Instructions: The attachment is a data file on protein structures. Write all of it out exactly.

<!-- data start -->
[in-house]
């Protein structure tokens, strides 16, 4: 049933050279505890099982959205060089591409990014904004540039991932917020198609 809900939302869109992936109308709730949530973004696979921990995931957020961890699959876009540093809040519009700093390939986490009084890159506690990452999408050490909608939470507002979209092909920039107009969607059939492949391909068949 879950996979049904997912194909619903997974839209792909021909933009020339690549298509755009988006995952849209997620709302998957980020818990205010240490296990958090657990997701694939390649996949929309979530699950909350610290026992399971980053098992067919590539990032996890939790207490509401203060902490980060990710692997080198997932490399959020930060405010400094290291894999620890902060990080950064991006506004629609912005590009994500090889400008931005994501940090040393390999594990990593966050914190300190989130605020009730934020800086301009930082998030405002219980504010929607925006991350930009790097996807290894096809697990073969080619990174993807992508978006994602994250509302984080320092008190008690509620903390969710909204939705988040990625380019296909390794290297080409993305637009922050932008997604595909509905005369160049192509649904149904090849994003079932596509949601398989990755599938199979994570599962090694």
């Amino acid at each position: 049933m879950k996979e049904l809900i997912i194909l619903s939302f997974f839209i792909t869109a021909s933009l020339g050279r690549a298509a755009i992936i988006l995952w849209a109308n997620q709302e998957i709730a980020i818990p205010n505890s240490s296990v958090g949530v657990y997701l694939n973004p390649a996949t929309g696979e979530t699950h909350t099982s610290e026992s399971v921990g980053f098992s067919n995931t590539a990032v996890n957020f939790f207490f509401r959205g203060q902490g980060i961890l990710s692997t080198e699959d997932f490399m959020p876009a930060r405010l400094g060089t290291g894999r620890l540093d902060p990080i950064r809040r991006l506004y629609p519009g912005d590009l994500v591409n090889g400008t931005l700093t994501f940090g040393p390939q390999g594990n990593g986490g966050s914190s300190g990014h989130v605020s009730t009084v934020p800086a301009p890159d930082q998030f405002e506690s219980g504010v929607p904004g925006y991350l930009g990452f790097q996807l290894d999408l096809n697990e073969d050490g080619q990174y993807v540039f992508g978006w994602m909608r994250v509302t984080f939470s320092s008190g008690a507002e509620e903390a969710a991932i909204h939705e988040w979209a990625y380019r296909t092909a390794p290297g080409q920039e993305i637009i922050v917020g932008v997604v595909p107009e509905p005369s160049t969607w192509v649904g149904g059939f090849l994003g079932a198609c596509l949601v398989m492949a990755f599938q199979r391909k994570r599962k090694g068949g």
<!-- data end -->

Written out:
[in-house]
């Protein structure tokens, strides 16, 4: 049933050279505890099982959205060089591409990014904004540039991932917020198609 809900939302869109992936109308709730949530973004696979921990995931957020961890699959876009540093809040519009700093390939986490009084890159506690990452999408050490909608939470507002979209092909920039107009969607059939492949391909068949 879950996979049904997912194909619903997974839209792909021909933009020339690549298509755009988006995952849209997620709302998957980020818990205010240490296990958090657990997701694939390649996949929309979530699950909350610290026992399971980053098992067919590539990032996890939790207490509401203060902490980060990710692997080198997932490399959020930060405010400094290291894999620890902060990080950064991006506004629609912005590009994500090889400008931005994501940090040393390999594990990593966050914190300190989130605020009730934020800086301009930082998030405002219980504010929607925006991350930009790097996807290894096809697990073969080619990174993807992508978006994602994250509302984080320092008190008690509620903390969710909204939705988040990625380019296909390794290297080409993305637009922050932008997604595909509905005369160049192509649904149904090849994003079932596509949601398989990755599938199979994570599962090694």
């Amino acid at each position: 049933m879950k996979e049904l809900i997912i194909l619903s939302f997974f839209i792909t869109a021909s933009l020339g050279r690549a298509a755009i992936i988006l995952w849209a109308n997620q709302e998957i709730a980020i818990p205010n505890s240490s296990v958090g949530v657990y997701l694939n973004p390649a996949t929309g696979e979530t699950h909350t099982s610290e026992s399971v921990g980053f098992s067919n995931t590539a990032v996890n957020f939790f207490f509401r959205g203060q902490g980060i961890l990710s692997t080198e699959d997932f490399m959020p876009a930060r405010l400094g060089t290291g894999r620890l540093d902060p990080i950064r809040r991006l506004y629609p519009g912005d590009l994500v591409n090889g400008t931005l700093t994501f940090g040393p390939q390999g594990n990593g986490g966050s914190s300190g990014h989130v605020s009730t009084v934020p800086a301009p890159d930082q998030f405002e506690s219980g504010v929607p904004g925006y991350l930009g990452f790097q996807l290894d999408l096809n697990e073969d050490g080619q990174y993807v540039f992508g978006w994602m909608r994250v509302t984080f939470s320092s008190g008690a507002e509620e903390a969710a991932i909204h939705e988040w979209a990625y380019r296909t092909a390794p290297g080409q920039e993305i637009i922050v917020g932008v997604v595909p107009e509905p005369s160049t969607w192509v649904g149904g059939f090849l994003g079932a198609c596509l949601v398989m492949a990755f599938q199979r391909k994570r599962k090694g068949g």